If you are looking to spice up your summer cooking and are a fan of cilantro, papaloquelite is an annual herb worth trying. Native to Central America, papaloquelite can be started indoors from seed or sown outdoors after danger of frost has passed in northern climates. For lovers of gardening and Mexican foods, papaloquelite is definitely a You Can Grow That! plant.
Papaloquelite (Porophyllum ruderale) will attract attention – in my zone 6 Connecticut garden it grew to 4 feet tall. It has lovely blue-green leaves that emit a cilantro-like aroma when brushed.
Because I like to observe and understand just how new-to-me plants grow, I allowed papaloquelite to grow into late summer until it began to flower. However, like many herbs, papaloquelite's flavor is best when the leaves are young. I can attest that older leaves tend toward the bitter side and are less tender. Fortunately, each plant throws out many side shoots of tender, young leaves which are best used fresh. Like cilantro, papaloquelite loses its flavor when cooked.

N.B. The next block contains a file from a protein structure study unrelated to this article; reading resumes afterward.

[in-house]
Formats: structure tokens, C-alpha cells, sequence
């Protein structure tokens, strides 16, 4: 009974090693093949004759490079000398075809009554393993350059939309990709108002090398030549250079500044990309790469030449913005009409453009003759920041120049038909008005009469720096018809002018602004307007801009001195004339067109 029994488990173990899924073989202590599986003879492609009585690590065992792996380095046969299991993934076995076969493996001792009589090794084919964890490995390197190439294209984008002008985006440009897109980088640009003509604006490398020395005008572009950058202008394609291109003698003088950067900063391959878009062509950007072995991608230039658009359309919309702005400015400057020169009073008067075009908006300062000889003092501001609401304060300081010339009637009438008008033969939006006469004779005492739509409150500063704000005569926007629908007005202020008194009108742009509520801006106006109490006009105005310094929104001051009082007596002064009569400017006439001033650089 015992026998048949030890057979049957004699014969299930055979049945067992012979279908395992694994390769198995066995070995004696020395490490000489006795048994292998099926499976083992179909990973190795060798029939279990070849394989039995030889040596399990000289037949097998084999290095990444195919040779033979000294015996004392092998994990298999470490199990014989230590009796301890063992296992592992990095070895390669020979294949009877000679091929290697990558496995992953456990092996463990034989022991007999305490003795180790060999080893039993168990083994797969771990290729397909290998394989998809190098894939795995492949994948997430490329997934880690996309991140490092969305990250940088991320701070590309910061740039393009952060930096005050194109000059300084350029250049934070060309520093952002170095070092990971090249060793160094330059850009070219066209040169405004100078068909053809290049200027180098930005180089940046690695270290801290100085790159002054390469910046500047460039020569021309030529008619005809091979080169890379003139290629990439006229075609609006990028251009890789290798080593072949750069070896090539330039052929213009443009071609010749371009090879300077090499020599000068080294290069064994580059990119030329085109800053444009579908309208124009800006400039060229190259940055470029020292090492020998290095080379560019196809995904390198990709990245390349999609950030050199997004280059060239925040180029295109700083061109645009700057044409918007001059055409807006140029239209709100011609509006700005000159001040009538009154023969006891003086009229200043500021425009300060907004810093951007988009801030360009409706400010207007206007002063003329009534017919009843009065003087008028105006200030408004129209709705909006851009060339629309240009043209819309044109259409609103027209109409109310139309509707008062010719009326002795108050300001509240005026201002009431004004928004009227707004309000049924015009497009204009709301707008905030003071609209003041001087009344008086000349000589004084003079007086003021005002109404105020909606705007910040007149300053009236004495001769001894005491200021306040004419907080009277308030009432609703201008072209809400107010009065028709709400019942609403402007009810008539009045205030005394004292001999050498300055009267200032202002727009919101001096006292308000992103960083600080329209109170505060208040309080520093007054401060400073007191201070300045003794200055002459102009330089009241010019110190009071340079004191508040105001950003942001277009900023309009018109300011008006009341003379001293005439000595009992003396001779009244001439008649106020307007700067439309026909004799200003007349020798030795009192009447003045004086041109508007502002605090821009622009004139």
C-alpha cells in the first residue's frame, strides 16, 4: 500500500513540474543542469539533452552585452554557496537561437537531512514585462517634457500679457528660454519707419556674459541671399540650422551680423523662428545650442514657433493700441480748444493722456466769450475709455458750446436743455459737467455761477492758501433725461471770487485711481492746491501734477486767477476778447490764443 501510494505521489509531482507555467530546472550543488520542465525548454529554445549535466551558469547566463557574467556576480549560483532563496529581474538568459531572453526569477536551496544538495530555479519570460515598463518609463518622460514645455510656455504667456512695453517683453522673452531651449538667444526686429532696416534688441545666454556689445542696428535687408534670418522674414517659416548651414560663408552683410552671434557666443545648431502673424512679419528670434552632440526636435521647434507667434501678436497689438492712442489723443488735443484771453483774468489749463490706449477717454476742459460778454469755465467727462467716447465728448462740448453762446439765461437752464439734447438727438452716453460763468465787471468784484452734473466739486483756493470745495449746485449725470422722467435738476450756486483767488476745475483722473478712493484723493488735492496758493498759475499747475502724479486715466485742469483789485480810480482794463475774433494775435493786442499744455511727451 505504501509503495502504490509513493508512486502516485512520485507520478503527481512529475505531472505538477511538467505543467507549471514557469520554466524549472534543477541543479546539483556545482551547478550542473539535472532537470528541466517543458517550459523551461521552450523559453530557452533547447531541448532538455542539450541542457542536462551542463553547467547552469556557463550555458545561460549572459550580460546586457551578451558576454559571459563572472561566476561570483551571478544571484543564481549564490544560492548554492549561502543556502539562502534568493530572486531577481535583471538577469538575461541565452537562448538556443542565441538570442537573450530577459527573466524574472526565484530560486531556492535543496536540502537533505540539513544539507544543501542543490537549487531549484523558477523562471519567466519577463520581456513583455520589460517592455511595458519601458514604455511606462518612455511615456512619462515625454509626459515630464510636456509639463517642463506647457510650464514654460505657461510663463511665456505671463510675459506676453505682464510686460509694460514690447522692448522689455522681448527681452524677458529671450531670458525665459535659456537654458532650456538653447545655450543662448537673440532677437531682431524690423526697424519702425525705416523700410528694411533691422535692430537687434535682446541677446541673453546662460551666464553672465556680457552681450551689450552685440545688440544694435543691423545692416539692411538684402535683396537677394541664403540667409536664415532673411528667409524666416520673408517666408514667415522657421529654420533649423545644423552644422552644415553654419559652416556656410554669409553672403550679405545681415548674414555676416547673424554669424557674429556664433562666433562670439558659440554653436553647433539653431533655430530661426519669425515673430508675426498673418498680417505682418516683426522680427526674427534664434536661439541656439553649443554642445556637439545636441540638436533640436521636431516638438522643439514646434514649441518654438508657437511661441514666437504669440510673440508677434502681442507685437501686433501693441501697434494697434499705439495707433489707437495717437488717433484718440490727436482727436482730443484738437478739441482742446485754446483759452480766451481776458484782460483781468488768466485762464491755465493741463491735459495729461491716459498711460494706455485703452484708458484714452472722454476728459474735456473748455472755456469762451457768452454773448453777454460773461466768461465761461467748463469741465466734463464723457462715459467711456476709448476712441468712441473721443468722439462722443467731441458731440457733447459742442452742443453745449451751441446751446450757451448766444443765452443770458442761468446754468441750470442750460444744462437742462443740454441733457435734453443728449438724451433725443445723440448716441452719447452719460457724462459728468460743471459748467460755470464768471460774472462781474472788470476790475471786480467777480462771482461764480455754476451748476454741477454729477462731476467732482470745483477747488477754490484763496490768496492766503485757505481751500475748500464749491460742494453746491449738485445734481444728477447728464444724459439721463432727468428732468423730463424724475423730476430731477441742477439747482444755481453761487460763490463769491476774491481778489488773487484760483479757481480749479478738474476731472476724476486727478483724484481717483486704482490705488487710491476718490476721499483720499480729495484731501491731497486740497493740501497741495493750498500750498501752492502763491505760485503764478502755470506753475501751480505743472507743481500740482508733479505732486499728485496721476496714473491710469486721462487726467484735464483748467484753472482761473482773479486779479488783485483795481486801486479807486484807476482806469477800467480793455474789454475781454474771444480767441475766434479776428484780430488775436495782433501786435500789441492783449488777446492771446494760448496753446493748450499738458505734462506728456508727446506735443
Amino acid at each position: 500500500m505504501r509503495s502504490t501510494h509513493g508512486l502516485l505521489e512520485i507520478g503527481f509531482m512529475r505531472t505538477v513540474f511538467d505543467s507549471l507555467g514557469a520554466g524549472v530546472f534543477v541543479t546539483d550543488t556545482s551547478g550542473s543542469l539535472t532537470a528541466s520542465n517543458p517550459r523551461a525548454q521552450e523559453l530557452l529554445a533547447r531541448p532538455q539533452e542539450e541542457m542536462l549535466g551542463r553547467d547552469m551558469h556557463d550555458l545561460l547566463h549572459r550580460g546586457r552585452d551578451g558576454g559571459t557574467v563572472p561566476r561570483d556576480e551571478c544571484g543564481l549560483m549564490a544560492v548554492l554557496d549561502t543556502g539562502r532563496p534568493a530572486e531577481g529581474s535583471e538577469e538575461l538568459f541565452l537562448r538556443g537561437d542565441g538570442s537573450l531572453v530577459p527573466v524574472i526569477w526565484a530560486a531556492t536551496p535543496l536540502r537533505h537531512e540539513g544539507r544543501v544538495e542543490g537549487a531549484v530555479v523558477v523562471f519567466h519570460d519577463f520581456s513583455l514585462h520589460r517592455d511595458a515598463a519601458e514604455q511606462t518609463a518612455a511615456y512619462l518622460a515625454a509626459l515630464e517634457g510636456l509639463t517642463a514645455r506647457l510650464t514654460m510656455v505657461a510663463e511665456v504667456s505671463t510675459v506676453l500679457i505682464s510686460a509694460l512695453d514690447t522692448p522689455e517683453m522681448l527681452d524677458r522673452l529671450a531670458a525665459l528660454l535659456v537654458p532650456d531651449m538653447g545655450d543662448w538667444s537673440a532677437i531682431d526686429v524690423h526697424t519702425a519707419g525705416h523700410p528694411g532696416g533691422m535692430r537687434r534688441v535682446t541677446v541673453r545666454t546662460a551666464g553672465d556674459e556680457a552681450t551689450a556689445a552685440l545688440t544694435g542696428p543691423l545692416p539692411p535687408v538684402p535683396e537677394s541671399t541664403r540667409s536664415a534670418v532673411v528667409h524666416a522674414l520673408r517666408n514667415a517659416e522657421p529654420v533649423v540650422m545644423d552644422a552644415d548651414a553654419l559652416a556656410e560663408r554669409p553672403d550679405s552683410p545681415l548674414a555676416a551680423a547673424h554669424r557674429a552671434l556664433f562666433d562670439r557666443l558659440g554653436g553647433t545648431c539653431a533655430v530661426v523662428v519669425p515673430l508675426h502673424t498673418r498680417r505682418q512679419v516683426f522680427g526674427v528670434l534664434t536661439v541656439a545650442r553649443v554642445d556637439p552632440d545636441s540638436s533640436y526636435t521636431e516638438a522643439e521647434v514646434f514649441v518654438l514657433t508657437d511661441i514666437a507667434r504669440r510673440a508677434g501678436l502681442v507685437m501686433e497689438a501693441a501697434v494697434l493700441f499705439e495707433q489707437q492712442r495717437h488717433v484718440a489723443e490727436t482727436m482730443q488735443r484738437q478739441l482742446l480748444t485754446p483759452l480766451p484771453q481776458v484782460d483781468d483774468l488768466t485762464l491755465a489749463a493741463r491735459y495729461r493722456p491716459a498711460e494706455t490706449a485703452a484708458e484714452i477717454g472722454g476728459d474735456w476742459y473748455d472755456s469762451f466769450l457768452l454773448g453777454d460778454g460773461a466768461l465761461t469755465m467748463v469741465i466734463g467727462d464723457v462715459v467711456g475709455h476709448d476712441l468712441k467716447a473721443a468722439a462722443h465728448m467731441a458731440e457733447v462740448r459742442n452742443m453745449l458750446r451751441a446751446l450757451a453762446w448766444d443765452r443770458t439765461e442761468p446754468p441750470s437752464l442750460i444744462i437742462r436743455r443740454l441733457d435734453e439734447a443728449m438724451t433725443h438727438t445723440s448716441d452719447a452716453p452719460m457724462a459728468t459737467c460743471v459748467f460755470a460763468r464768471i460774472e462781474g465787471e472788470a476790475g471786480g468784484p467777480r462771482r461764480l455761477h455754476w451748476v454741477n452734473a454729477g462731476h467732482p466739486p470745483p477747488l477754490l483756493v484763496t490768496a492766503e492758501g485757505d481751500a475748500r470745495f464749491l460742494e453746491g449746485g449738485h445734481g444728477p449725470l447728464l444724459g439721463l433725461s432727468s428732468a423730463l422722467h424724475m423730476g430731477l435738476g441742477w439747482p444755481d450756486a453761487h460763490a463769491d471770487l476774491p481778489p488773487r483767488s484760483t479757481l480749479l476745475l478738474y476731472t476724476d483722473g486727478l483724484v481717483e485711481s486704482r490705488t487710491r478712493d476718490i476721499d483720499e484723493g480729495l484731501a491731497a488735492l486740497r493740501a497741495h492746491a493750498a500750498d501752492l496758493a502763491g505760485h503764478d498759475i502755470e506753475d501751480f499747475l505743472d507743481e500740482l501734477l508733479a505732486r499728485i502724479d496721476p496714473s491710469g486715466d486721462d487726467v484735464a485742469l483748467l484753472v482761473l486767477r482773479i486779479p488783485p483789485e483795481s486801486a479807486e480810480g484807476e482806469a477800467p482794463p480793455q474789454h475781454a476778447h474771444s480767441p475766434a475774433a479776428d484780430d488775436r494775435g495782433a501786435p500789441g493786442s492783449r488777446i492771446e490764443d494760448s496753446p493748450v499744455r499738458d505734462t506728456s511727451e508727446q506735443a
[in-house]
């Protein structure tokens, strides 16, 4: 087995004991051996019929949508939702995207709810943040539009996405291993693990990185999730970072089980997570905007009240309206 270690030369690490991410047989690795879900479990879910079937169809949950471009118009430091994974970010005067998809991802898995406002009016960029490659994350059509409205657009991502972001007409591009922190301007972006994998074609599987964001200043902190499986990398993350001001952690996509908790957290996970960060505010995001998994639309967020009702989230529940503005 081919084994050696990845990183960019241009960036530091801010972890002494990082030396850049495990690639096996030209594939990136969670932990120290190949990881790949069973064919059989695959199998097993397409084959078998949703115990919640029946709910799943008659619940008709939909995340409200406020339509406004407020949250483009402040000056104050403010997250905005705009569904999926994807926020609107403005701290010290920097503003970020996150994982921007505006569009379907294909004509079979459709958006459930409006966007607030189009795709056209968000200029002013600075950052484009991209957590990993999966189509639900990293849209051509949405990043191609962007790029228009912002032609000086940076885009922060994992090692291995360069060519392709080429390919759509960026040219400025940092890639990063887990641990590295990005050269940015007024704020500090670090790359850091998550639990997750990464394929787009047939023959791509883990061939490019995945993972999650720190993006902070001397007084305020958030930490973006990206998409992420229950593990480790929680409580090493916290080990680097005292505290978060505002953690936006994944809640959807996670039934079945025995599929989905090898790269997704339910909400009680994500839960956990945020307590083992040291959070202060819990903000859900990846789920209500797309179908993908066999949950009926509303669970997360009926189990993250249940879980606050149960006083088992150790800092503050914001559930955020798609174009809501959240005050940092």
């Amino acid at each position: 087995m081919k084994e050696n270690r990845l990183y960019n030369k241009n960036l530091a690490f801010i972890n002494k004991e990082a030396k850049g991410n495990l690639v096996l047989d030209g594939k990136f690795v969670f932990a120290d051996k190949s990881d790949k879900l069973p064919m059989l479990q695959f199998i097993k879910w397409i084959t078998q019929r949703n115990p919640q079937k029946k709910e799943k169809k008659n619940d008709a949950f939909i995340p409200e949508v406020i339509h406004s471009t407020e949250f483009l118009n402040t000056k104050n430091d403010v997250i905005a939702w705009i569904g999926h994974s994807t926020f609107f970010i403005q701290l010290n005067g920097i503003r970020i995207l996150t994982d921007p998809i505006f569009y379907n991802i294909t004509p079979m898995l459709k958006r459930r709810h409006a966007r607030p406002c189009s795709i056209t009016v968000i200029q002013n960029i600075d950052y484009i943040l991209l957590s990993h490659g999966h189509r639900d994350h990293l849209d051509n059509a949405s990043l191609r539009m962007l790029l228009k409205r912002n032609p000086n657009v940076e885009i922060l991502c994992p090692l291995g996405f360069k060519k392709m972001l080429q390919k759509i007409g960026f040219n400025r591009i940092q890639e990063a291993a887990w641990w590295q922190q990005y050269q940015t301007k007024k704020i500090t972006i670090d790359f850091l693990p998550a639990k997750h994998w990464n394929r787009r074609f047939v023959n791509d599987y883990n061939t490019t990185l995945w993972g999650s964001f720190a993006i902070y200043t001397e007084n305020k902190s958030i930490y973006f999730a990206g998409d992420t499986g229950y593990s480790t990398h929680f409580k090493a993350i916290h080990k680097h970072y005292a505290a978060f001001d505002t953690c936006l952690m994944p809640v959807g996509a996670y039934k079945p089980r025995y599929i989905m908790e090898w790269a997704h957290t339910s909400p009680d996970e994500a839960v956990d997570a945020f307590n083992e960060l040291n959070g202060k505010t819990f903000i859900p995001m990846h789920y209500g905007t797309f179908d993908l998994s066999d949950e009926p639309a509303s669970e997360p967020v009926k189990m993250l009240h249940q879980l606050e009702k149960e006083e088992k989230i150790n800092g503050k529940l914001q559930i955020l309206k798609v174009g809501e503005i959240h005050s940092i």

If left to grow to full height, papaloquelite is best planted as a background plant. It will easily reach 4 to 5 feet in height if not pruned to maintain a shorter stature and will shade other plants growing between it and the sun. Papaloquelite can also be grown in containers in full sun.
Papaloquelite does not bolt in summer heat, as cilantro does, so those who love cilantro-like flavor can use young papaloquelite leaves as fresh garnish all summer.
On the 4th of each month, C.L. Fornari at Whole Life Gardening urges garden bloggers to champion the virtues of gardening by sharing You Can Grow That! suggestions. Read the rest of the May 2013 posts, as well as previous posts, at the You Can Grow That! website. You are bound to get some ideas for trying something new in your garden.